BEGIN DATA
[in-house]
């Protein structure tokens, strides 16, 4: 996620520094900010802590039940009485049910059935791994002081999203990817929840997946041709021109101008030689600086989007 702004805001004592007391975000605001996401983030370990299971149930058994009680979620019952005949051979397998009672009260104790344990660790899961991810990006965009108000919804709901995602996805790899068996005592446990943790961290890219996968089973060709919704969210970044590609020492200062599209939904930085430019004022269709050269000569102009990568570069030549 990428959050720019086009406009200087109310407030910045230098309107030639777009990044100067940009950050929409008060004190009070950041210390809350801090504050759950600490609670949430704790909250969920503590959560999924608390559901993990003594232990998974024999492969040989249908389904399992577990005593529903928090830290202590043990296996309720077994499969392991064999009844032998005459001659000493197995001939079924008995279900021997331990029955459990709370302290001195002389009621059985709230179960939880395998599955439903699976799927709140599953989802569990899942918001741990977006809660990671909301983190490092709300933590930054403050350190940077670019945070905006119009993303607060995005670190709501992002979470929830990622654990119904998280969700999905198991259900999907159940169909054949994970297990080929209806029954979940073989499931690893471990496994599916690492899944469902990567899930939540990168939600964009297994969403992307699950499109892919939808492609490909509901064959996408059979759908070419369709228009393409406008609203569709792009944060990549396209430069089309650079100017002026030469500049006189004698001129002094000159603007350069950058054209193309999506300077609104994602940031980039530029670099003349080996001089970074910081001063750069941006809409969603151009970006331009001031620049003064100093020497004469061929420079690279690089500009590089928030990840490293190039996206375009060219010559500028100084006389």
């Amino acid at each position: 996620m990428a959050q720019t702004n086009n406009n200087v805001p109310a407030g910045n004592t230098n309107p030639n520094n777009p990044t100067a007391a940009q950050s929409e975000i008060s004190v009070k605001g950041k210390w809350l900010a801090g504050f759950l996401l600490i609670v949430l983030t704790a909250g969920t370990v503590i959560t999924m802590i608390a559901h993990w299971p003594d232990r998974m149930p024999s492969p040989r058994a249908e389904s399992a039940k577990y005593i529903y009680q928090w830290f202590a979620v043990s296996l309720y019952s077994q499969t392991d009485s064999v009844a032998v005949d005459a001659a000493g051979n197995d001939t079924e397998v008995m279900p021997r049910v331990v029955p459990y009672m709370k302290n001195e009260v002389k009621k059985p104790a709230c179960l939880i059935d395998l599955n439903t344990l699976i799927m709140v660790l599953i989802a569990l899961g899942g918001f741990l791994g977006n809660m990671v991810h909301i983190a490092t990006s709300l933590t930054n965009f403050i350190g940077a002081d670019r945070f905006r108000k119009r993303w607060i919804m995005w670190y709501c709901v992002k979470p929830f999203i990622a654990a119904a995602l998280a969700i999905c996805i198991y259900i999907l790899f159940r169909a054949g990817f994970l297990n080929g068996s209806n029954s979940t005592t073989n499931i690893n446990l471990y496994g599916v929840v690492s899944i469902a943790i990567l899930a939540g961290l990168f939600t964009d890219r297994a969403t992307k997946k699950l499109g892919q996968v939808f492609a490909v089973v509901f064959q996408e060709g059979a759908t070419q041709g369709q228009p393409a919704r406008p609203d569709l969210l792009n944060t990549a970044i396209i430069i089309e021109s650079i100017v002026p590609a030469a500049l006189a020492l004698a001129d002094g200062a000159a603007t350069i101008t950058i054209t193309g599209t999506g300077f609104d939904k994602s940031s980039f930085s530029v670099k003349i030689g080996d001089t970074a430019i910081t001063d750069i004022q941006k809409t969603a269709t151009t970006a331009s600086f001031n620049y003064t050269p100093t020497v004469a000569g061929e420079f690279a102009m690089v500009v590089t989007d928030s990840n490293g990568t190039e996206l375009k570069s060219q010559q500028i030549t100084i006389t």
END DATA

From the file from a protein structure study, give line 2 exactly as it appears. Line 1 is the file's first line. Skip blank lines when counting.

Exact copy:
């Protein structure tokens, strides 16, 4: 996620520094900010802590039940009485049910059935791994002081999203990817929840997946041709021109101008030689600086989007 702004805001004592007391975000605001996401983030370990299971149930058994009680979620019952005949051979397998009672009260104790344990660790899961991810990006965009108000919804709901995602996805790899068996005592446990943790961290890219996968089973060709919704969210970044590609020492200062599209939904930085430019004022269709050269000569102009990568570069030549 990428959050720019086009406009200087109310407030910045230098309107030639777009990044100067940009950050929409008060004190009070950041210390809350801090504050759950600490609670949430704790909250969920503590959560999924608390559901993990003594232990998974024999492969040989249908389904399992577990005593529903928090830290202590043990296996309720077994499969392991064999009844032998005459001659000493197995001939079924008995279900021997331990029955459990709370302290001195002389009621059985709230179960939880395998599955439903699976799927709140599953989802569990899942918001741990977006809660990671909301983190490092709300933590930054403050350190940077670019945070905006119009993303607060995005670190709501992002979470929830990622654990119904998280969700999905198991259900999907159940169909054949994970297990080929209806029954979940073989499931690893471990496994599916690492899944469902990567899930939540990168939600964009297994969403992307699950499109892919939808492609490909509901064959996408059979759908070419369709228009393409406008609203569709792009944060990549396209430069089309650079100017002026030469500049006189004698001129002094000159603007350069950058054209193309999506300077609104994602940031980039530029670099003349080996001089970074910081001063750069941006809409969603151009970006331009001031620049003064100093020497004469061929420079690279690089500009590089928030990840490293190039996206375009060219010559500028100084006389």